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Preparing for the hydrogen economy by using the existing natural gas system as a catalyst

The main objective of NaturalHY is to prepare EU countries for the hydrogen economy by identifying and removing potential barriers regarding the introduction of hydrogen into society, using the extensive existing natural gas system. The basic concept of the project is the smooth and short term introduction of hydrogen, at relatively low cost, by using the existing natural gas system to carry and distribute mixtures of natural gas and hydrogen. The research focuses on investigating how hydrogen will affect the integrity and durability of pipelines in particular crack growth and corrosion.

- Improvement of Inspection Tools -

  • One of the tasks in the project is to investigate how inspection tools can be improved to improve the integrity management of pipelines carrying Hydrogen gas mixtures. The benefits of the integrating computer models of the cathodic protection system with monitoring and survey data to more accurately determine the condition of the pipeline is being evaluated.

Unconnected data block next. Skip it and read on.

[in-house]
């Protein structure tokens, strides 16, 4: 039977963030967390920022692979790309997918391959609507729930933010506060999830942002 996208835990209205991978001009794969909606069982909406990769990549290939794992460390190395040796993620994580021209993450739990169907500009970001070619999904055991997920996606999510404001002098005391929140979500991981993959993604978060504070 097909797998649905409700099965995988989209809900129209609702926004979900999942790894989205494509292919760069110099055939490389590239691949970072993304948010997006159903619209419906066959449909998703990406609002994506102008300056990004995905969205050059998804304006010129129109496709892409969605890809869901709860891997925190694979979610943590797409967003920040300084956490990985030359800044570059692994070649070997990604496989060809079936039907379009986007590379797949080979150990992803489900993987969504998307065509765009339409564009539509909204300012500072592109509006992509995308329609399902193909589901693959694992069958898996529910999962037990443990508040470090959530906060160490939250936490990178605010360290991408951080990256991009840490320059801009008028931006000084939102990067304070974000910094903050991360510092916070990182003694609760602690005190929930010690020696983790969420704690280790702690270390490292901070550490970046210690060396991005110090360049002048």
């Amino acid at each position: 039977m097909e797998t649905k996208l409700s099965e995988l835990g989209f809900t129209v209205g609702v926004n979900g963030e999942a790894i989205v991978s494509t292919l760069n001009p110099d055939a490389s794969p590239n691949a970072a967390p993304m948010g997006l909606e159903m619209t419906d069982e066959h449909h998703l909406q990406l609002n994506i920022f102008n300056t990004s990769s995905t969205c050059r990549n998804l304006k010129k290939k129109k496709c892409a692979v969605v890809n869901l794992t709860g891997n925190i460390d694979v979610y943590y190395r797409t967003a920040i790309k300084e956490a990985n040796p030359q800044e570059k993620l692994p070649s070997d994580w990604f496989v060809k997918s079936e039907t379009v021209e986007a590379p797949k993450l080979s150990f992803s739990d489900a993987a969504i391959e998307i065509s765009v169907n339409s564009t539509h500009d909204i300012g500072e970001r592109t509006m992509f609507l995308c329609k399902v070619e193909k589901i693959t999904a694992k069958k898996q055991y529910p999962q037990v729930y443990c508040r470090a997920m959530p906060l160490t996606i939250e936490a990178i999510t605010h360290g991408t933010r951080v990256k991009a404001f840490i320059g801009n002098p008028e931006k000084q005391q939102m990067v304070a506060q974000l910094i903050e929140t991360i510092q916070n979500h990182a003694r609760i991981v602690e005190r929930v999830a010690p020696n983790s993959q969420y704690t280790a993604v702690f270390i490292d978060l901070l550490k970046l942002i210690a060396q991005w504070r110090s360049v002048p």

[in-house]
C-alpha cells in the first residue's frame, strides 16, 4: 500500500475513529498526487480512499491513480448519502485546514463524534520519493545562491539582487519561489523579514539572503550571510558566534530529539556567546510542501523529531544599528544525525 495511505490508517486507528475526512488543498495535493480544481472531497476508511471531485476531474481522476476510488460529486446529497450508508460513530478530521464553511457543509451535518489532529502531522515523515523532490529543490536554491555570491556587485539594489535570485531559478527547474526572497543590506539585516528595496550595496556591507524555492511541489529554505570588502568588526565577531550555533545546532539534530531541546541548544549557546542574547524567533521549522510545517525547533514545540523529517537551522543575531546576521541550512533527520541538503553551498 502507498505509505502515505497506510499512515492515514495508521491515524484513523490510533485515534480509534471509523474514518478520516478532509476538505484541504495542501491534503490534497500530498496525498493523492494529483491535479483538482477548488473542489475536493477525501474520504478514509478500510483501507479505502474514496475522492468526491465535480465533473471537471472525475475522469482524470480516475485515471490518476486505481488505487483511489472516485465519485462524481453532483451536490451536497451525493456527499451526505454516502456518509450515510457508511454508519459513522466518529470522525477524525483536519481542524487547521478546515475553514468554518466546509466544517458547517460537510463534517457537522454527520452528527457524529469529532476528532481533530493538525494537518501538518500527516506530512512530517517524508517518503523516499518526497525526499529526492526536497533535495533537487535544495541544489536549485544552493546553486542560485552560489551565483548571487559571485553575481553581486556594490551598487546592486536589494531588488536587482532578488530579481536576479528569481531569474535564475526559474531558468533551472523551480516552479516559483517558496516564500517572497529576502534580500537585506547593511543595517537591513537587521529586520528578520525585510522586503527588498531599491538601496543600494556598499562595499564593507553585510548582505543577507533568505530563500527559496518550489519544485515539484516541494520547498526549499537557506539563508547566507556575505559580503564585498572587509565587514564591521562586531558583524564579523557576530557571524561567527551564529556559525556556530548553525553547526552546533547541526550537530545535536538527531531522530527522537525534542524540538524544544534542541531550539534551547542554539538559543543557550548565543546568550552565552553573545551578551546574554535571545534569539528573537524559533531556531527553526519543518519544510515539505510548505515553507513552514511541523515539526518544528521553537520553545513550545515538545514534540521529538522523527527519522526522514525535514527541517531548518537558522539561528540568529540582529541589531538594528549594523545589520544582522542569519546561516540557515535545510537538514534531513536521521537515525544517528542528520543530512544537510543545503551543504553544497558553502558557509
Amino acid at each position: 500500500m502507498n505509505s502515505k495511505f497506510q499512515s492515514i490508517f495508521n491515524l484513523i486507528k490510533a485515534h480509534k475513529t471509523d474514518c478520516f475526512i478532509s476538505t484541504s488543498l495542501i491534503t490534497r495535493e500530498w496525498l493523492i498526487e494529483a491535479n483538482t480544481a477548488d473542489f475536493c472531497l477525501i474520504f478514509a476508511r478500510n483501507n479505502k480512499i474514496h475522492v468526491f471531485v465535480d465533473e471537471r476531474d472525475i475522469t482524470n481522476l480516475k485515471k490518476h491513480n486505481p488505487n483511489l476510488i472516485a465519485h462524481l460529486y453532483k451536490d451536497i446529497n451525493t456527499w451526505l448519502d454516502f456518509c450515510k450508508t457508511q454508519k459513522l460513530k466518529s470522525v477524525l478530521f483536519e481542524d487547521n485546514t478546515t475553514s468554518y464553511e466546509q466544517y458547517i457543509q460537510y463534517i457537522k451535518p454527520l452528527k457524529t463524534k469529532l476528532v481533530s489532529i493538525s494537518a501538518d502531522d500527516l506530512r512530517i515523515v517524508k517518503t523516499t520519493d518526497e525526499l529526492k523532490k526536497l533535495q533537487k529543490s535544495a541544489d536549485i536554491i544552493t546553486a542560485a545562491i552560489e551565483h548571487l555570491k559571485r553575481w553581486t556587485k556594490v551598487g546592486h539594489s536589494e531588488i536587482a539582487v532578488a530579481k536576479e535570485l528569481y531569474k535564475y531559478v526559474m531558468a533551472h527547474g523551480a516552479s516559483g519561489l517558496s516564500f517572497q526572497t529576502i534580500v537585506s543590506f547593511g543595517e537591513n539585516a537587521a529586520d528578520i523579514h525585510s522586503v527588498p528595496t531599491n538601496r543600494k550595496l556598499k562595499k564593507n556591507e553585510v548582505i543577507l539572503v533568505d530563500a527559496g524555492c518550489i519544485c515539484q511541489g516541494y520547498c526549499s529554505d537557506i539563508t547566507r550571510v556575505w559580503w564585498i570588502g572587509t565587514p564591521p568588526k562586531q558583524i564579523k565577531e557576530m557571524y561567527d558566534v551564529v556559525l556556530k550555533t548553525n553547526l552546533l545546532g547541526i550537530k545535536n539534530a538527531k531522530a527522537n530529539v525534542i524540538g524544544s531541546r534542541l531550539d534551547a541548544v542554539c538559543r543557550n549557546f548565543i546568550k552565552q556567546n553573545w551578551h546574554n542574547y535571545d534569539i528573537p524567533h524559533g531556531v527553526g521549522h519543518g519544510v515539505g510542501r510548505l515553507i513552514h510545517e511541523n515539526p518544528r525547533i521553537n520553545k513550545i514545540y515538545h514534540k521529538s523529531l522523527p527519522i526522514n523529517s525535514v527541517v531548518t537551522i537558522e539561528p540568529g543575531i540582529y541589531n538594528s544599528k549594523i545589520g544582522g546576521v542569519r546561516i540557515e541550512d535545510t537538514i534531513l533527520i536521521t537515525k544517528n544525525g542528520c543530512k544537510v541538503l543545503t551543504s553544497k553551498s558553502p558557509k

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  • By integrating a computer model of the CP system based on the BEASY CP software with data collected at points along the pipeline the detailed potential and current distribution along the pipeline can be predicted. This information can be used to identify critical locations on the pipeline.
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- Predicting Probability of Failure -

  • The Integrity of gas transmission pipelines is threatened by crack like defects, corrosion defects and third party damage. The addition of hydrogen into pipelines changes the mechanical and fracture/fatigue properties which consequently make the pipeline more vulnerable to failure unless the pipeline is managed adequately. A new tool has been developed to predict how the mechanical properties, inspection and management  strategies affect the probability that the pipeline will fail. The Probability of Failure (POF)  tool can be used to assess crack like defects, corrosion damage and third party damage.